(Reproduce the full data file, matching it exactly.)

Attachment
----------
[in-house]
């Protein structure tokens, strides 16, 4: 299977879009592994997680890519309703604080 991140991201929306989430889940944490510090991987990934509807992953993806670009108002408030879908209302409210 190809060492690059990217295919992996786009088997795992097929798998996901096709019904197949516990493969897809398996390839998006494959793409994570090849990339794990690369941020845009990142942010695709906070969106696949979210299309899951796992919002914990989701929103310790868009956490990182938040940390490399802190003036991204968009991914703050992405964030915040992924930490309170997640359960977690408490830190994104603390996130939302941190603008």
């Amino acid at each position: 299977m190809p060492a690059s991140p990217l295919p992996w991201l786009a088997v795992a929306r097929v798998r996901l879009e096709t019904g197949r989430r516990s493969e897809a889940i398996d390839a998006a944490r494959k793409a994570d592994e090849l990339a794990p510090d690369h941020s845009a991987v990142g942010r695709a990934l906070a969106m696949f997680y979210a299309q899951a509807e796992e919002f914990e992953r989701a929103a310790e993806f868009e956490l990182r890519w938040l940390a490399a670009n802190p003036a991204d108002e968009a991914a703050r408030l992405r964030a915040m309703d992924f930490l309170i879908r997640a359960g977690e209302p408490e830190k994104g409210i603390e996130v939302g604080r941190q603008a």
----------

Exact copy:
[in-house]
């Protein structure tokens, strides 16, 4: 299977879009592994997680890519309703604080 991140991201929306989430889940944490510090991987990934509807992953993806670009108002408030879908209302409210 190809060492690059990217295919992996786009088997795992097929798998996901096709019904197949516990493969897809398996390839998006494959793409994570090849990339794990690369941020845009990142942010695709906070969106696949979210299309899951796992919002914990989701929103310790868009956490990182938040940390490399802190003036991204968009991914703050992405964030915040992924930490309170997640359960977690408490830190994104603390996130939302941190603008």
């Amino acid at each position: 299977m190809p060492a690059s991140p990217l295919p992996w991201l786009a088997v795992a929306r097929v798998r996901l879009e096709t019904g197949r989430r516990s493969e897809a889940i398996d390839a998006a944490r494959k793409a994570d592994e090849l990339a794990p510090d690369h941020s845009a991987v990142g942010r695709a990934l906070a969106m696949f997680y979210a299309q899951a509807e796992e919002f914990e992953r989701a929103a310790e993806f868009e956490l990182r890519w938040l940390a490399a670009n802190p003036a991204d108002e968009a991914a703050r408030l992405r964030a915040m309703d992924f930490l309170i879908r997640a359960g977690e209302p408490e830190k994104g409210i603390e996130v939302g604080r941190q603008a």